December 16, 2015 / 6:08 AM / 2 years ago

Serena accepts Sportsperson of Year, eyes more slams

Tennis player Serena Williams arrives for the "Glamour Women of the Year Awards" in the Manhattan borough of New York, November 9, 2015. REUTERS/Carlo Allegri

NEW YORK (Reuters) - Serena Williams added to one of the longest resumes in sports by collecting the Sportsperson of the Year award from Sports Illustrated, becoming only the third individual woman to claim the honor since its 1956 inception.

Williams, 34, won the first three grand slam singles titles of 2015 after taking last year’s U.S. Open to hold all four crowns at once for her second career ‘Serena Slam’.

She logged a 53-3 record, reigned as world number one every week for the second successive year and took her total of grand slams to 21, one less than Steffi Graf for most in the Open Era, at an age when most players have been long retired.

”I’ve been doing what I do for over 20 years professionally and that’s a long time to be playing,“ Williams told Reuters before Tuesday’s awards dinner. ”And this is the first time I was ever recognized as Sportsperson of the Year.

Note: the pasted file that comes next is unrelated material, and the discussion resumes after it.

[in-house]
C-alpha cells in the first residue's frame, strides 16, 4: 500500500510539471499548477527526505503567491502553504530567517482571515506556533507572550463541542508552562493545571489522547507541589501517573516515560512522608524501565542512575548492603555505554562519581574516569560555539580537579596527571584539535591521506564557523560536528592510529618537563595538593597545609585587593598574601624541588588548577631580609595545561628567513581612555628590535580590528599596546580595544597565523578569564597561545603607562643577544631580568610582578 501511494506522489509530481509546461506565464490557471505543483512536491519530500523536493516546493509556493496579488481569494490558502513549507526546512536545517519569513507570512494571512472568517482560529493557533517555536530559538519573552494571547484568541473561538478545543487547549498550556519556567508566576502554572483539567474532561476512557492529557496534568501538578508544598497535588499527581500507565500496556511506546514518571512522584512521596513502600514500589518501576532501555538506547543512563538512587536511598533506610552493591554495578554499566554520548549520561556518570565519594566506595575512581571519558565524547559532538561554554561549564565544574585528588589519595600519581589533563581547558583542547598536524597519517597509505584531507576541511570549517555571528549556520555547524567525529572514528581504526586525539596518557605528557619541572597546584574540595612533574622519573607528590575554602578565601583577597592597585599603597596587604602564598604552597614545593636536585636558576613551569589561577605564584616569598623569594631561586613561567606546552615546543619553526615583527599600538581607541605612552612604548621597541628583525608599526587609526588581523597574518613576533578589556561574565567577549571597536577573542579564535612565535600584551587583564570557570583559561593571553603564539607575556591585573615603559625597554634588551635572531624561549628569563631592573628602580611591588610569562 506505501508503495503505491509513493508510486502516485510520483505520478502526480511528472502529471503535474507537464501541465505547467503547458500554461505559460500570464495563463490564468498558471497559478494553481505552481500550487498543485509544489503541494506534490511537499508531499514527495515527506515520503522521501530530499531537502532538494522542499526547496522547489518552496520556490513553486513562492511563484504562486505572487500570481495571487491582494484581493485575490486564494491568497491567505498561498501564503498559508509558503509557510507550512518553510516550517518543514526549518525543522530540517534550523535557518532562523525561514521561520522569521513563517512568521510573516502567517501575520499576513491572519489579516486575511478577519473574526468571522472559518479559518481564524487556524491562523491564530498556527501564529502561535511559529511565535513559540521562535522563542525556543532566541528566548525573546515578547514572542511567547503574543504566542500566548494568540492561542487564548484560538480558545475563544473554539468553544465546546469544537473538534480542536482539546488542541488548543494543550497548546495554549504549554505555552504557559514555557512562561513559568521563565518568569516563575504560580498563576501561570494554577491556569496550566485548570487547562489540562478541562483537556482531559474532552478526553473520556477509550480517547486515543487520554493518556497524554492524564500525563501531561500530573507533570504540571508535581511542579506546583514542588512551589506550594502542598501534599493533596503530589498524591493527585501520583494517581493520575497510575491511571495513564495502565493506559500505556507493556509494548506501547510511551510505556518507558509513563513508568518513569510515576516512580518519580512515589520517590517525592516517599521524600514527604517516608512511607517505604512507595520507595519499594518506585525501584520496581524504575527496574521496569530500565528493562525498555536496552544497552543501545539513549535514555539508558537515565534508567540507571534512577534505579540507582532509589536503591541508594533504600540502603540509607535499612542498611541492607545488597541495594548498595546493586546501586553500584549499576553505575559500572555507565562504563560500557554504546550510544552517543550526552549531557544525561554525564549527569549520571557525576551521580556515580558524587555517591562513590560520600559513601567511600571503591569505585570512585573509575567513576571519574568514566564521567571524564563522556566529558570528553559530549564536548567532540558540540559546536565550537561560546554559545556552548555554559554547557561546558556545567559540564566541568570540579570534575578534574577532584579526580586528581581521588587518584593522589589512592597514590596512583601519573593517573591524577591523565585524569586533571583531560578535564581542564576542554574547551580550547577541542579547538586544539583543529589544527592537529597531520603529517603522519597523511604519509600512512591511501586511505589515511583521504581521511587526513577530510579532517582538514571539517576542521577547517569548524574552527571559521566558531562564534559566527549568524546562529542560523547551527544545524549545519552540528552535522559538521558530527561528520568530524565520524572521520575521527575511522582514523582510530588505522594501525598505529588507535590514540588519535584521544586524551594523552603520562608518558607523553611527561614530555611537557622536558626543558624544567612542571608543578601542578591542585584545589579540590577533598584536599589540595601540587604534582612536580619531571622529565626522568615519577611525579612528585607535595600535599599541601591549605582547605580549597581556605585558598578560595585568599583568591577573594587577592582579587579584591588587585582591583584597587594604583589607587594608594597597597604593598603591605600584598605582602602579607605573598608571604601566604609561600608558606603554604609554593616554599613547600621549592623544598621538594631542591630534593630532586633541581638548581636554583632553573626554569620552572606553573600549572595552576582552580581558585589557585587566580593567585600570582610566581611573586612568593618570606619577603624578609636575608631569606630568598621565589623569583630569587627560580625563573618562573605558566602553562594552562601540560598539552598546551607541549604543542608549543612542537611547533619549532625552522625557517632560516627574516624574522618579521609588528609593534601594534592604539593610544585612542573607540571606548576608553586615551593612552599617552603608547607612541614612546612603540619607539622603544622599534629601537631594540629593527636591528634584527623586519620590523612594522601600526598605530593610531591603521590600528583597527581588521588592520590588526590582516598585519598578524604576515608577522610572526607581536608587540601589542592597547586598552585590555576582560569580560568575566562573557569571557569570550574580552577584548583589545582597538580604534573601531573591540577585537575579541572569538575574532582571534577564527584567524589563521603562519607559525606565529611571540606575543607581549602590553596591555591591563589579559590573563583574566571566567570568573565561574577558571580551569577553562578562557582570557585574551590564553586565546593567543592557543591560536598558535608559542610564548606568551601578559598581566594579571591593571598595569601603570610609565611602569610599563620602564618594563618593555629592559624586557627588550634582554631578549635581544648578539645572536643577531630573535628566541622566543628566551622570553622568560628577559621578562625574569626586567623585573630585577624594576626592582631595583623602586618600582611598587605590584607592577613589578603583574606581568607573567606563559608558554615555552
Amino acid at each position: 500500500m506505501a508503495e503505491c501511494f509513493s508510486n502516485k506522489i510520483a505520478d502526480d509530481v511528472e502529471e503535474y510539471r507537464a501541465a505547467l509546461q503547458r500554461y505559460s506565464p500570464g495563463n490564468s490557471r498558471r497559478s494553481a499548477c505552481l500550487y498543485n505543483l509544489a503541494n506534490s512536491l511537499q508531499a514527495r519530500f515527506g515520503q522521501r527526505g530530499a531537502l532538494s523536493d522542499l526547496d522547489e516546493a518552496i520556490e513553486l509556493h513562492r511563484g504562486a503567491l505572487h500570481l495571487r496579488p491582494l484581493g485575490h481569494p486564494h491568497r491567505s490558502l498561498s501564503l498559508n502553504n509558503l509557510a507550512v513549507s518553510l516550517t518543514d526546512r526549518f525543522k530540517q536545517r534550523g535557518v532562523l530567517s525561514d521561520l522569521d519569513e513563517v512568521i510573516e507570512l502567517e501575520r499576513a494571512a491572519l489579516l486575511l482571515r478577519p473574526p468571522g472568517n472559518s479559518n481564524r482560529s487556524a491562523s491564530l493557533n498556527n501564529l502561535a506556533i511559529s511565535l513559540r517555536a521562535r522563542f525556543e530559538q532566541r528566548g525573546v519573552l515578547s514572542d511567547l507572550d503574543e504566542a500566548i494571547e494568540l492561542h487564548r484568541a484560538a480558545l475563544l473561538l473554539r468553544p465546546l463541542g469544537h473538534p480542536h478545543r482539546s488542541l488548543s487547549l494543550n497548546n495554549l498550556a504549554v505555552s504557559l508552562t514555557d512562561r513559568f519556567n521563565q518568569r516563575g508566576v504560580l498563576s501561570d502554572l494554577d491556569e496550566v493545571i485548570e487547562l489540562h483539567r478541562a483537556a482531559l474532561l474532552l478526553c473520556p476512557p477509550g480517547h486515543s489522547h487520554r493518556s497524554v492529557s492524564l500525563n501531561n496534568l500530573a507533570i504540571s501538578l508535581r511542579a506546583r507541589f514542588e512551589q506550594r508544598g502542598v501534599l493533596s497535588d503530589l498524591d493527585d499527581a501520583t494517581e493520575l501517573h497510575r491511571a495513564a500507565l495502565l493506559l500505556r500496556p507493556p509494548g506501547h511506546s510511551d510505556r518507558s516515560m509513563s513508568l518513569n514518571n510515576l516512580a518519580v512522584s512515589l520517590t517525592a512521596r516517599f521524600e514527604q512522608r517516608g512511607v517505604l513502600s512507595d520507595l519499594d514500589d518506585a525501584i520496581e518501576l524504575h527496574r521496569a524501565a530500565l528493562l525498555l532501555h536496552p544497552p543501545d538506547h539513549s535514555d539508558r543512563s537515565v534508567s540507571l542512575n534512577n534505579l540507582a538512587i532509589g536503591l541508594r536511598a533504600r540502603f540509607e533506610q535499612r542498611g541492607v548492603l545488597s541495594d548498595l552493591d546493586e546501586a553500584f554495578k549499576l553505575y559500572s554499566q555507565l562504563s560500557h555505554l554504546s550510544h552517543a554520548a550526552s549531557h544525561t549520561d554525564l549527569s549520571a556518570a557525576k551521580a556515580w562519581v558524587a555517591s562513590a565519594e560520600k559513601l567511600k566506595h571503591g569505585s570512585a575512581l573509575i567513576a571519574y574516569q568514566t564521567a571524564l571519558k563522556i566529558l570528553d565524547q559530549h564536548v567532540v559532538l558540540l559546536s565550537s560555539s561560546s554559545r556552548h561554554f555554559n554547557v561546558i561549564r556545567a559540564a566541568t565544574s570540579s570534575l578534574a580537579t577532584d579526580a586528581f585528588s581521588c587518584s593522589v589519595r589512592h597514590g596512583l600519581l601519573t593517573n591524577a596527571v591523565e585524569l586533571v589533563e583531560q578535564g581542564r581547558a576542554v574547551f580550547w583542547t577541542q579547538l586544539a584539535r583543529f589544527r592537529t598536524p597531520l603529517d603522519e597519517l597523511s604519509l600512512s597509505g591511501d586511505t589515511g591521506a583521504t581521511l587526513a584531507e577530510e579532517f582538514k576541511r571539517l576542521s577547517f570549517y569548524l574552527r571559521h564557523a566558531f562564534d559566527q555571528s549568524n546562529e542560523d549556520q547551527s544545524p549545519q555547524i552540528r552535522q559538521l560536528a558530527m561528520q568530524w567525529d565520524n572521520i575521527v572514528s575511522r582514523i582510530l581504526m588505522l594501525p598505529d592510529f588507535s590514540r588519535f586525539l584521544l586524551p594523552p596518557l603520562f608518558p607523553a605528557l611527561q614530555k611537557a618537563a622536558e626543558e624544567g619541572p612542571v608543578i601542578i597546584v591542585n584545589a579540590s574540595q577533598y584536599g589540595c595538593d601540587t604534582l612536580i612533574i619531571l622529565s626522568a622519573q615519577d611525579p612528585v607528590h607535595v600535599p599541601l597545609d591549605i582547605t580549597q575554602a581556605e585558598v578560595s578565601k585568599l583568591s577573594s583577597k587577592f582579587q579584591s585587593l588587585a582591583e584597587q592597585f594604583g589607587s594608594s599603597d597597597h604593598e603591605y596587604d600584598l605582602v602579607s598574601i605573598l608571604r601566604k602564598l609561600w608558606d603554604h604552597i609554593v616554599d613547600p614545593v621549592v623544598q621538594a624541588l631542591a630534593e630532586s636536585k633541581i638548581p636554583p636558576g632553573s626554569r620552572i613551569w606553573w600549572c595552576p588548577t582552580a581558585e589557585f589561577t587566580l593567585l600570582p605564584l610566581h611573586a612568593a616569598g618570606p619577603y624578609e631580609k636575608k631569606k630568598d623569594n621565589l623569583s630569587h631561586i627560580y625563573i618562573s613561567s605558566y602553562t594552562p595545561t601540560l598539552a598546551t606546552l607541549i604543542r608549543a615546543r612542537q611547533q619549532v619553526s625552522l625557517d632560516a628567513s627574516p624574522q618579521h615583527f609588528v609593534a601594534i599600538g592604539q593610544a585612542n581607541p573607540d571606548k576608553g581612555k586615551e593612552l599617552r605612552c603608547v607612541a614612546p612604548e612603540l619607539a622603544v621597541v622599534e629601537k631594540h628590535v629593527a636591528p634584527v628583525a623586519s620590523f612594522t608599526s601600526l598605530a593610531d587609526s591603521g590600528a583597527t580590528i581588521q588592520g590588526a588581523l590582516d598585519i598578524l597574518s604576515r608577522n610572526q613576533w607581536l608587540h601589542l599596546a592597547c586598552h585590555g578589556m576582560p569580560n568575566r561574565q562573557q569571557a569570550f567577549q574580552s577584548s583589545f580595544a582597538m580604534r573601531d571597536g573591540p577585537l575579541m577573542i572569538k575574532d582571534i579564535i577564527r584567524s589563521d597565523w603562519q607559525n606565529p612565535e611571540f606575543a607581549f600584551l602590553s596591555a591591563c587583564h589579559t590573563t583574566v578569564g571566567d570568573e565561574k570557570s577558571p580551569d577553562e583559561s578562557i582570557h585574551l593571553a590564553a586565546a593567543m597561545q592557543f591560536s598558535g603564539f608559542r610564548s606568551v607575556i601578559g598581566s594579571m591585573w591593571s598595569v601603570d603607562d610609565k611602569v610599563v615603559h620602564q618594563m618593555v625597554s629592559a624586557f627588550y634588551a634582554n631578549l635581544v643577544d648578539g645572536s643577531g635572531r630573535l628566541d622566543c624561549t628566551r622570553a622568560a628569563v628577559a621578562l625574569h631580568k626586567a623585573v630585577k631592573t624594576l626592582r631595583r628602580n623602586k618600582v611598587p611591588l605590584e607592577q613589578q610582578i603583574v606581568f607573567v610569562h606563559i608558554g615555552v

“So it really, really meant a lot to me. And being a woman and being only the third to be recognized is pretty awesome.”

Williams said that joining gymnast Mary Lou Retton and speed skater Bonnie Blair on the list of women to claim the award motivated her to succeed on court next year and target even more milestones.

“There’s numbers,” she said at the awards dinner, referencing Graf’s 22 slams and the 24 singles titles won by all-time leader Margaret Court of Australia.

“I never looked at numbers until recently. I want to at least try to reach a couple of numbers that I won’t mention. Just go one at a time and hopefully will be there one day.”

Williams won out over such strong contenders as NBA star Stephen Curry, golfer Jordan Spieth and racehorse American Pharoah, the first to win the U.S. Triple Crown in 37 years, who won the magazine’s readers poll for the award.

Her Sportsperson cover photo for the magazine, picturing her in a black leotard and high heels lounging on a golden throne, also generated a lot of buzz as well as delighting Williams.

“The cover I thought was really amazing,” she said. “You can never be too hot.”

Editing by John O'Brien

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